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Internship Spotlight: Andrea Levy and Goldman Global Arts

Dark, gritty, and desolate were words used to describe Miami’s Wynwood neighborhood in 2006. But in 2009, the public art project known as Wynwood Walls began to change all of that.

Arguably the nation’s only outdoor street art museum, Wynwood Walls is composed of six separate warehouses, the exterior walls serve as giant canvases for the greatest street art collection ever assembled in one place.

During the fall of 2017, Jessica Goldman Srebnick, Director of Wynwood Walls, delivered a powerful talk as part of the Penny Stamps Speaker Series in the Michigan Theater. Her examples of deep community impact through creative practice resonated throughout the theater among general public and the Stamps student body alike.

For Stamps senior Andrea Levy (BFA ’18), the talk sparked an exciting idea. “I actually grew up in Miami and visited Wynwood Walls all the time,” said Levy. “As I sat in the Michigan Theater and listened to Jessica’s talk, it suddenly hit me: ‘Wynwood could be a great place to intern.’”

At the time, Levy was taking Stamps Professor Nick Tobier’s Change by Design course. Together with Detroit Community School students, Stampers in Change by Design seek to create social impact through design and entrepreneurship. “The class helped me really understand what I wanted to do as a creative person,” Levy said. “I became more interested in making change than in making objects. Goldman Global Arts and their work in the Miami community — including Wynwood Walls — felt like a good alignment.”

After pursuing an introduction through Dean Guna Nadarajan and Director of Visitors' Programs Chrisstina Hamilton, Levy landed an interview with Sarah Sperling, Art Director at Goldman Global Arts (GGA). “I was determined to get an interview,” said Levy. “I tend to set my sights on something and just go for it.”

During the interview, Levy and Sperling hit it off and Levy was invited to intern during summer 2017. “It wasn’t a coffee-fetching type of experience,” Levy said. “I did some ‘assistant’ duties like filing for accounting, printing labels, tracking orders. But I also helped make presentations for future clients and I had a really big project: developing graphics for Batalla de Arte, a kick-off event for El Clásico.”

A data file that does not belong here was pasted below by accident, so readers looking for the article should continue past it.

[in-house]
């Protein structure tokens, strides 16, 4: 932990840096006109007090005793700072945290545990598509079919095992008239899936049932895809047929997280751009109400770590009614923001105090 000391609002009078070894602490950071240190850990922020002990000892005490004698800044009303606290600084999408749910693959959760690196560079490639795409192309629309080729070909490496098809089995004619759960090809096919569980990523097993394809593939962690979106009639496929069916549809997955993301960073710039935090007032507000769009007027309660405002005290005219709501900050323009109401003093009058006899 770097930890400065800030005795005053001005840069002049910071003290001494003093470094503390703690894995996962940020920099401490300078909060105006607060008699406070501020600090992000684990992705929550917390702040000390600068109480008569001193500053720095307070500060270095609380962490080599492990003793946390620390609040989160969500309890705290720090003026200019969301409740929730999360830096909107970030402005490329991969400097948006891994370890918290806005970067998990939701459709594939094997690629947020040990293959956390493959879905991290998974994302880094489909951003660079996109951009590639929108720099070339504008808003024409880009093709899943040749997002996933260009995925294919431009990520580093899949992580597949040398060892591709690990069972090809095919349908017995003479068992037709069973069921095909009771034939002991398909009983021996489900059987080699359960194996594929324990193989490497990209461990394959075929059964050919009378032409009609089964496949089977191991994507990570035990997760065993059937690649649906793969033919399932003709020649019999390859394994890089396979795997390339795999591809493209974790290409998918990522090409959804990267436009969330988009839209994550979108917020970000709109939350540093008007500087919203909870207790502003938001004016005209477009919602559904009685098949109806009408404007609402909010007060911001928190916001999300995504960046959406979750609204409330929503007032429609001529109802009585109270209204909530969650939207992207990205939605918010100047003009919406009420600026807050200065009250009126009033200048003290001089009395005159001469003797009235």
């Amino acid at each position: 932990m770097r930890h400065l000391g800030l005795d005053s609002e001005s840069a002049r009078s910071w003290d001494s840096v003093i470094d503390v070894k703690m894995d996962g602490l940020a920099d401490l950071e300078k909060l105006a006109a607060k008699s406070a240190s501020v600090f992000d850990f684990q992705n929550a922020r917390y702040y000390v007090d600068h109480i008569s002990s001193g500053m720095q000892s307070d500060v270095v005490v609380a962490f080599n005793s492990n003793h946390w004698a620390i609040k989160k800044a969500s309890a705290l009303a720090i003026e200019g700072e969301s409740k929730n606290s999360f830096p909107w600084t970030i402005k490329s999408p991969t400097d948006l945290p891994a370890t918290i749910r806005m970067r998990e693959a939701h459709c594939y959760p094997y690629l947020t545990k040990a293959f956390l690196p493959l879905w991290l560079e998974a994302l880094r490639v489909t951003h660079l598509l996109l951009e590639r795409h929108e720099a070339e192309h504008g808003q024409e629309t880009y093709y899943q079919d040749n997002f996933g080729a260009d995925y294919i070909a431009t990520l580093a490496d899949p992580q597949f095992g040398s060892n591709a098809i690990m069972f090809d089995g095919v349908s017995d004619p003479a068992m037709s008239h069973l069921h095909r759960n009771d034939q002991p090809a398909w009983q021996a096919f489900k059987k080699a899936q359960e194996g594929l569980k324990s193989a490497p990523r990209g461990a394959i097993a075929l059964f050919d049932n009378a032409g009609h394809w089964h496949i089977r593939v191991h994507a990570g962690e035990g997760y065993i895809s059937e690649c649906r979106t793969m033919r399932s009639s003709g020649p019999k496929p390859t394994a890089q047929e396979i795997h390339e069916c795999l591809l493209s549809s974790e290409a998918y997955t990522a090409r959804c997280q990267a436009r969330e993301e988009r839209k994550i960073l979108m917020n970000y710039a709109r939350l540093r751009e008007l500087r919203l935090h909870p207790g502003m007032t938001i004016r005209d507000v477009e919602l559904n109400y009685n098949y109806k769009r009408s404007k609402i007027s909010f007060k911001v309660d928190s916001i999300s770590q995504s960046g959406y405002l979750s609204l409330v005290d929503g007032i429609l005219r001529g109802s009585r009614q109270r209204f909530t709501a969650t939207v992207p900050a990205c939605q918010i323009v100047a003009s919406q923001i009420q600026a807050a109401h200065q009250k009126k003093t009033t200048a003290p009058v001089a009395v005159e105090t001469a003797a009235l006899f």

For those who don’t follow football — or soccer as Americans tend to call it — El Clásico is one of the most highly anticipated world matches, featuring rival teams Barcelona vs. Real Madrid. On July 29, 2017 fans from around the globe flooded Miami for the match – and participate in the surrounding activities, including Batalla de Arte, a live street artist graffiti “battle” hosted by GGA.

Fresh off her winter 2017 International Experience studying design in Copenhagen through the DIS program, Levy was ready to tackle a high-profile design project at GGA. “I wanted to make sure that we had a strong vision for the graphics,” she said. “I sent the art director options, she gave me feedback, and through the iterative, collaborative process we found something. I really felt that I was working with them — not just for them.”


Big challenges are part of any big design project, but Levy handled them in stride. “Initially, Batalla de Arte had a different name. We were all excited about the project and rolled with it. But while I was picking up some of our street artists from the airport for the event, I got a text from the art director that we’d received a “cease and desist” letter from an organization with the same name as we’d selected for the program. We quickly brainstormed up a new name, I amended our poster files, and sent everything into production. It was great being in the ‘real world’ and seeing how you need to move quickly and fix unexpected things. Exhilarating, I guess.”

When asked what advice she’d give to fellow students, Levy offered: “It’s always so important to network. And after you’re done with an internship — you’re not done. Keep the conversation going. You never know where it will lead you.”

Learn more about Andrea Levy’s socially engaged creative practice through SWIP, a project co-created with students at Detroit Community High School as part of the Change by Design class. SWIP was recognized as a Ford College Community Challenge (C3) winner in summer 2017.

Photos by Daniel Weintraub, courtesy of Goldman Global Arts.